Hi, my name is Phil, and I am still a landline user.
There, I’ve said it. I feel like I’ve admitted a dirty little secret–maybe I should even enter a 12 step program of some sort. After all, I’m a long time, devoted tech guy and lover of gadgets of all kinds.
I was a very early and heavy business user of cell phones, and loved having one. Not quite as early as the initial “brick” stage, but soon thereafter. And of course the mobility provided by cell phones and laptops initially and now Smartphones has been a boon to business and personal productivity worldwide. Particularly in the third world where communications infrastructure was way behind, wireless technology has enabled these areas to leapfrog over fixed wired technologies entirely into the wireless present.
Wired telephone service definitely appears to be going the way of the dodo bird. A study by the CDC shows one in four households the US now do not have a wired phone, and more than 50% of adults age 25-29 have only a wireless phone.
Wireless technologies have changed our lives and for the most part for the better. There is no doubt about this.
I love having the mobility of a cell phone and the computing power of a Smartphone most of the time. But there are some downsides to our developing total commitment to this new technology, which is why I still have multiple landlines at my disposal:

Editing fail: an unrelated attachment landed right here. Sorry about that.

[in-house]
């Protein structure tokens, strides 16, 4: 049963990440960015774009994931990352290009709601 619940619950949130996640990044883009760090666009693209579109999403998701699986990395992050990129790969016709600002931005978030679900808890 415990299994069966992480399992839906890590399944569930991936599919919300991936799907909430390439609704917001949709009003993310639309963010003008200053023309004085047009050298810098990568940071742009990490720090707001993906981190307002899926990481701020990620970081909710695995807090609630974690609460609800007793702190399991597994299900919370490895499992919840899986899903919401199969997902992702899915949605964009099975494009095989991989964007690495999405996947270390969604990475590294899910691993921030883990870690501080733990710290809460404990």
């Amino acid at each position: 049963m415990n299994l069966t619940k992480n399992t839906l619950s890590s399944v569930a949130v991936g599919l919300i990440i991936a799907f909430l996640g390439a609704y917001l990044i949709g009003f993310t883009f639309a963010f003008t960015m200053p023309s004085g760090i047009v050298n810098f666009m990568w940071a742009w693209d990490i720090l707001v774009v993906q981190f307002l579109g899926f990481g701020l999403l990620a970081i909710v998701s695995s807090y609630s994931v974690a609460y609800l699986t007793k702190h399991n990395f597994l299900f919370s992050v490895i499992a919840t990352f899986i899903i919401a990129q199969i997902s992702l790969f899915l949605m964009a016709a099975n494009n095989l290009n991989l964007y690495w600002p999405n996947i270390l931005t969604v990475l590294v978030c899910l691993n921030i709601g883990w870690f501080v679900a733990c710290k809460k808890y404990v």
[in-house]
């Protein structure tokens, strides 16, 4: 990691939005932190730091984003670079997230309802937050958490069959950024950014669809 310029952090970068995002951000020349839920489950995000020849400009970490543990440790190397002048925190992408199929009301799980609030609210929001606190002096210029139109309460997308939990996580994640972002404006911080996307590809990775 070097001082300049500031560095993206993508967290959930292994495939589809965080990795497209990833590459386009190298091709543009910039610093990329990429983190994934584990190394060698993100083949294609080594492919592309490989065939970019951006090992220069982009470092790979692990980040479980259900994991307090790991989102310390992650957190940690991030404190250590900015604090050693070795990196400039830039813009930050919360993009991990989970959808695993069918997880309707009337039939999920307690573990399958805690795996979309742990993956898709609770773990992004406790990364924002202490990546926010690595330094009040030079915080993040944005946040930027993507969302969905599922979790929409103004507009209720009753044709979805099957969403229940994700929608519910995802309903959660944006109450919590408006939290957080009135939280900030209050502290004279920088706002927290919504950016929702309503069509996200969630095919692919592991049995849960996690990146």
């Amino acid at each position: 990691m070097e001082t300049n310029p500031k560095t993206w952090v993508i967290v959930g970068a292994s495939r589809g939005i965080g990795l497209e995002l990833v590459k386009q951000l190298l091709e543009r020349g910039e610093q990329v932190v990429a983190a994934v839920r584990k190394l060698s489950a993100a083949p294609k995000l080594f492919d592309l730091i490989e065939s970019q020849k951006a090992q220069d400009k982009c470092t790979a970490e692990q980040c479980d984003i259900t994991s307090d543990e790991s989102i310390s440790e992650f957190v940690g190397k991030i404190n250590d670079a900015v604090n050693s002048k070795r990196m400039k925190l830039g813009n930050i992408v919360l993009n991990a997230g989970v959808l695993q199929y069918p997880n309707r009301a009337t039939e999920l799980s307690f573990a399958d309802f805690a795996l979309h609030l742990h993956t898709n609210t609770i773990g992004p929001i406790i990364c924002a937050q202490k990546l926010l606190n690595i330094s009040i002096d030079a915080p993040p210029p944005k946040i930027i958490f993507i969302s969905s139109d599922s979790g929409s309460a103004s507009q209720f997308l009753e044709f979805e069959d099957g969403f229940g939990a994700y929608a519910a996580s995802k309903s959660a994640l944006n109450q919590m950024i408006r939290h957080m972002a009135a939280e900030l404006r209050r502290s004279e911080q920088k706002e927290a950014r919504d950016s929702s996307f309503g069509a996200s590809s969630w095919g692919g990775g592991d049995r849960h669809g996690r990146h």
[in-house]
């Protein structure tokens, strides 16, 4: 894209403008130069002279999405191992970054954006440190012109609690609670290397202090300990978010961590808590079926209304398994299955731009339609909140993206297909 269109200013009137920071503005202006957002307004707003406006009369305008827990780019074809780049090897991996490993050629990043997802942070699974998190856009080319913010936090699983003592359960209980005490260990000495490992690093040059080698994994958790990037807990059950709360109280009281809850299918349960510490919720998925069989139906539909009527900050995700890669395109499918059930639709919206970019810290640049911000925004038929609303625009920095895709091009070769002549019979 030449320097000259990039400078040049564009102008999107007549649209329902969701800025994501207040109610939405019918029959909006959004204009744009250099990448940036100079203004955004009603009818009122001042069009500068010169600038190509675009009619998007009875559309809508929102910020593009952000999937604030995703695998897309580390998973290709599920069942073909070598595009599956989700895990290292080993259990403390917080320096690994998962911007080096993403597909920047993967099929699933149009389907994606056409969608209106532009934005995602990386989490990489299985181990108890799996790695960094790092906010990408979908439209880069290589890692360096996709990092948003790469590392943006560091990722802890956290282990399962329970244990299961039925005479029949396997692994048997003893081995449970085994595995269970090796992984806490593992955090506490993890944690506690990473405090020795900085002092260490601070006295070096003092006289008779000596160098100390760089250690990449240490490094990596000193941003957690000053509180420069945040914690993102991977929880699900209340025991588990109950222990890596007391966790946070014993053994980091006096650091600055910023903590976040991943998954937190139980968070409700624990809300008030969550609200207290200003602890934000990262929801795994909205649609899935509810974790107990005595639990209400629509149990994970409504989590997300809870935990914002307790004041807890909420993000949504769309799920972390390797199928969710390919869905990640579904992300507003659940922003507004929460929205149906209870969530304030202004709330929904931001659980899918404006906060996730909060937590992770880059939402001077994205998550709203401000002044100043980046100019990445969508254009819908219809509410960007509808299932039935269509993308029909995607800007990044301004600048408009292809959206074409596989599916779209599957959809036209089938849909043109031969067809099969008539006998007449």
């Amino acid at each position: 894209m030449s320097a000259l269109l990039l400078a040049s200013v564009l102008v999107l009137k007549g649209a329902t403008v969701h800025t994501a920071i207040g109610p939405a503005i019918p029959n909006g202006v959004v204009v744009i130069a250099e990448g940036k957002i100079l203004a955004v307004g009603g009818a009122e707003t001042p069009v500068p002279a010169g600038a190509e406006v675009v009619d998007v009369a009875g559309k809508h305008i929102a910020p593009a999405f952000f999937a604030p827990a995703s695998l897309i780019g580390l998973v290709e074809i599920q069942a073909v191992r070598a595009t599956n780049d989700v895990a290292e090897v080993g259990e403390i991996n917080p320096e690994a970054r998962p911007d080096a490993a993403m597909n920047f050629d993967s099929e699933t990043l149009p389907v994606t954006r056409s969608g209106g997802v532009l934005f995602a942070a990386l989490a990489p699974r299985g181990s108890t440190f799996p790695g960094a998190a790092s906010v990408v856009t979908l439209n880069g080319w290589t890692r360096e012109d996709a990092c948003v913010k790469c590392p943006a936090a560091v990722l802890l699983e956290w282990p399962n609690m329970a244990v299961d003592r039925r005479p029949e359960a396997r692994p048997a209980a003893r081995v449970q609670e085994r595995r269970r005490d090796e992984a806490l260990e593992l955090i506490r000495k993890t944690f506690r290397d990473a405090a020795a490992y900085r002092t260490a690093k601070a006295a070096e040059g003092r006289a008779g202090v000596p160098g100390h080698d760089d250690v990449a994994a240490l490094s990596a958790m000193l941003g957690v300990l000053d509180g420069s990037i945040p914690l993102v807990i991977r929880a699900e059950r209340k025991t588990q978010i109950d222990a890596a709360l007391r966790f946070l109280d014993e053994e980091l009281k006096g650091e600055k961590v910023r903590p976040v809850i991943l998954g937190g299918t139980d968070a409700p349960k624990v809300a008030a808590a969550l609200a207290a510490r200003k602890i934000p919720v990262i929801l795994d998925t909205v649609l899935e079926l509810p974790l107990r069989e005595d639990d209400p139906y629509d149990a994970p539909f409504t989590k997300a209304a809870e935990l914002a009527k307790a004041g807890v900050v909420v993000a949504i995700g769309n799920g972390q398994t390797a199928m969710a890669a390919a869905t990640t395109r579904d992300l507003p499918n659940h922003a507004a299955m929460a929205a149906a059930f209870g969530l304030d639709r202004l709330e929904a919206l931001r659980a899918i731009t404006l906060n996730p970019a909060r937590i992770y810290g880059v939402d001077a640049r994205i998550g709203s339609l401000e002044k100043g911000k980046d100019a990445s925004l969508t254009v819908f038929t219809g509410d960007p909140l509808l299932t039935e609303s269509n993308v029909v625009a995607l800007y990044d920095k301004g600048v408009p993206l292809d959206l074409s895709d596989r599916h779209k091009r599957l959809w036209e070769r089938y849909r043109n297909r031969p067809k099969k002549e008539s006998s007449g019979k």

To me, this is the biggest reason to still maintain a landline. If I’m talking to a client, especially for the very first time I much prefer the predictable QOS a wired phone line offers. Mobile phone technology has improved dramatically over the years, with much greater spectrum available and technology that can more efficiently use it. But the mobile phone companies have generally used this added spectrum to add data services and stuff ever more calls into a fixed amount of bandwidth. As a result, the call quality of mobile phones is still highly variable and often much lower quality than a POTS line. Add in dropped calls, dead zones and the like and conducting business over a mobile phone can be still be frustrating. Dr. Marty Cooper, generally considered the “Father of the Cell Phone” said in a April 2013 Interview with the San Diego Union-Tribune: “My focus is to improve cellular, get rid of the dropped calls. There is no excuse for that now that the technology has been around for years. ” Mobile phones are ubiquitous, of course, so everyone understands that spotty quality and dropped calls are part of the game. But it isn’t the most professional way to conduct business. I actually have a decision to make myself soon. With traditional landline technology rapidly going the way of the Dodo Bird, even the old tech giants like AT&T are rapidly pushing folks off the old analog system (either through incentives or dictates) to VoiP. I’ve been thinking about converting my 2 analog lines to the AT&T Uverse VoiP product due to several advantages. But VoiP can have the same type of QOS issues that we still find with the cell system, so I haven’t yet leaped.